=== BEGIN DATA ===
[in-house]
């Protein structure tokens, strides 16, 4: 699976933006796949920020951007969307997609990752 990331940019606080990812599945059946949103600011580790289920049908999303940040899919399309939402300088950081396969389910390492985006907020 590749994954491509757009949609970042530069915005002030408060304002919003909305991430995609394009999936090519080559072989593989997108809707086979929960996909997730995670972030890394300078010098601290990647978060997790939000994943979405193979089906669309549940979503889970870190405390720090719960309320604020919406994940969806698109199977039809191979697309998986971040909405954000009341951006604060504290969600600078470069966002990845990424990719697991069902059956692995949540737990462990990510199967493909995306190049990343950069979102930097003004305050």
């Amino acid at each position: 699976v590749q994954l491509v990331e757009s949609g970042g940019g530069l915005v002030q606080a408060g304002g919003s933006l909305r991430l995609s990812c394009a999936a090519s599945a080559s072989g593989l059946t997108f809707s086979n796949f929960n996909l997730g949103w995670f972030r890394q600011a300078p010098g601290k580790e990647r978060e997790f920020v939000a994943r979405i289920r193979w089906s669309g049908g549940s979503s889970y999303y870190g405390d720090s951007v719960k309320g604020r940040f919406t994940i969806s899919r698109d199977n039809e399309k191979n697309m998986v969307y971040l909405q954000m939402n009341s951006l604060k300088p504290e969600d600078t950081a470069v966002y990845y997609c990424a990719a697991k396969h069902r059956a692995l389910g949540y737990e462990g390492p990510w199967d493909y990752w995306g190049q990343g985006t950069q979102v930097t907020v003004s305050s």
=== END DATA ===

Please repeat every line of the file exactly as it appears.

[in-house]
């Protein structure tokens, strides 16, 4: 699976933006796949920020951007969307997609990752 990331940019606080990812599945059946949103600011580790289920049908999303940040899919399309939402300088950081396969389910390492985006907020 590749994954491509757009949609970042530069915005002030408060304002919003909305991430995609394009999936090519080559072989593989997108809707086979929960996909997730995670972030890394300078010098601290990647978060997790939000994943979405193979089906669309549940979503889970870190405390720090719960309320604020919406994940969806698109199977039809191979697309998986971040909405954000009341951006604060504290969600600078470069966002990845990424990719697991069902059956692995949540737990462990990510199967493909995306190049990343950069979102930097003004305050």
């Amino acid at each position: 699976v590749q994954l491509v990331e757009s949609g970042g940019g530069l915005v002030q606080a408060g304002g919003s933006l909305r991430l995609s990812c394009a999936a090519s599945a080559s072989g593989l059946t997108f809707s086979n796949f929960n996909l997730g949103w995670f972030r890394q600011a300078p010098g601290k580790e990647r978060e997790f920020v939000a994943r979405i289920r193979w089906s669309g049908g549940s979503s889970y999303y870190g405390d720090s951007v719960k309320g604020r940040f919406t994940i969806s899919r698109d199977n039809e399309k191979n697309m998986v969307y971040l909405q954000m939402n009341s951006l604060k300088p504290e969600d600078t950081a470069v966002y990845y997609c990424a990719a697991k396969h069902r059956a692995l389910g949540y737990e462990g390492p990510w199967d493909y990752w995306g190049q990343g985006t950069q979102v930097t907020v003004s305050s």